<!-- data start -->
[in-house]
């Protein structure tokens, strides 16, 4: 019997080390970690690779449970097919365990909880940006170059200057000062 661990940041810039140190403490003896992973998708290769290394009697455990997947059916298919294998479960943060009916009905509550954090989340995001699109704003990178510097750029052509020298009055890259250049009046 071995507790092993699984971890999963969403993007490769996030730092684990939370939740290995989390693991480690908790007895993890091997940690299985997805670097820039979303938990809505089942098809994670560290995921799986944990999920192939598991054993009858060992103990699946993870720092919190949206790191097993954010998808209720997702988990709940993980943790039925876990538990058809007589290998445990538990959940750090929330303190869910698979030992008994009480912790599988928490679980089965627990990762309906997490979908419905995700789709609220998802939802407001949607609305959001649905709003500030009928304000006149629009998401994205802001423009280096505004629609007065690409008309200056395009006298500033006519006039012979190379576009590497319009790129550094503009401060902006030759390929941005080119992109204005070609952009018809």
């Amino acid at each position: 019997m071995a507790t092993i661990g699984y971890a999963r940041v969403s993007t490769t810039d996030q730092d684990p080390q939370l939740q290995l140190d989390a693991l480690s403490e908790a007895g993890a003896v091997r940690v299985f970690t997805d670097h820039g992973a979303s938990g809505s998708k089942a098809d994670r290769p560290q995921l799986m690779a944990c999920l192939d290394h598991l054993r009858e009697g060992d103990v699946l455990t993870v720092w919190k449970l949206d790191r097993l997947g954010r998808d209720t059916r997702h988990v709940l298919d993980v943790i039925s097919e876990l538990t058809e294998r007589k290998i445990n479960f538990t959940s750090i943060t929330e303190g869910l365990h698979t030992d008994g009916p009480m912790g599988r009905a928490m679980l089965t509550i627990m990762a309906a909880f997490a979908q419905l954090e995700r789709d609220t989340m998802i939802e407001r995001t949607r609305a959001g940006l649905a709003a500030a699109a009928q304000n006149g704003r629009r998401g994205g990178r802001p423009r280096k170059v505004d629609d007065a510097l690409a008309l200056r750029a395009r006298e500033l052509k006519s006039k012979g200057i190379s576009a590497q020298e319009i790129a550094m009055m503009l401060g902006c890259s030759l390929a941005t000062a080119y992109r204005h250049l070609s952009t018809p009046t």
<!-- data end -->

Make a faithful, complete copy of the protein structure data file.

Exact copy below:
[in-house]
């Protein structure tokens, strides 16, 4: 019997080390970690690779449970097919365990909880940006170059200057000062 661990940041810039140190403490003896992973998708290769290394009697455990997947059916298919294998479960943060009916009905509550954090989340995001699109704003990178510097750029052509020298009055890259250049009046 071995507790092993699984971890999963969403993007490769996030730092684990939370939740290995989390693991480690908790007895993890091997940690299985997805670097820039979303938990809505089942098809994670560290995921799986944990999920192939598991054993009858060992103990699946993870720092919190949206790191097993954010998808209720997702988990709940993980943790039925876990538990058809007589290998445990538990959940750090929330303190869910698979030992008994009480912790599988928490679980089965627990990762309906997490979908419905995700789709609220998802939802407001949607609305959001649905709003500030009928304000006149629009998401994205802001423009280096505004629609007065690409008309200056395009006298500033006519006039012979190379576009590497319009790129550094503009401060902006030759390929941005080119992109204005070609952009018809």
């Amino acid at each position: 019997m071995a507790t092993i661990g699984y971890a999963r940041v969403s993007t490769t810039d996030q730092d684990p080390q939370l939740q290995l140190d989390a693991l480690s403490e908790a007895g993890a003896v091997r940690v299985f970690t997805d670097h820039g992973a979303s938990g809505s998708k089942a098809d994670r290769p560290q995921l799986m690779a944990c999920l192939d290394h598991l054993r009858e009697g060992d103990v699946l455990t993870v720092w919190k449970l949206d790191r097993l997947g954010r998808d209720t059916r997702h988990v709940l298919d993980v943790i039925s097919e876990l538990t058809e294998r007589k290998i445990n479960f538990t959940s750090i943060t929330e303190g869910l365990h698979t030992d008994g009916p009480m912790g599988r009905a928490m679980l089965t509550i627990m990762a309906a909880f997490a979908q419905l954090e995700r789709d609220t989340m998802i939802e407001r995001t949607r609305a959001g940006l649905a709003a500030a699109a009928q304000n006149g704003r629009r998401g994205g990178r802001p423009r280096k170059v505004d629609d007065a510097l690409a008309l200056r750029a395009r006298e500033l052509k006519s006039k012979g200057i190379s576009a590497q020298e319009i790129a550094m009055m503009l401060g902006c890259s030759l390929a941005t000062a080119y992109r204005h250049l070609s952009t018809p009046t």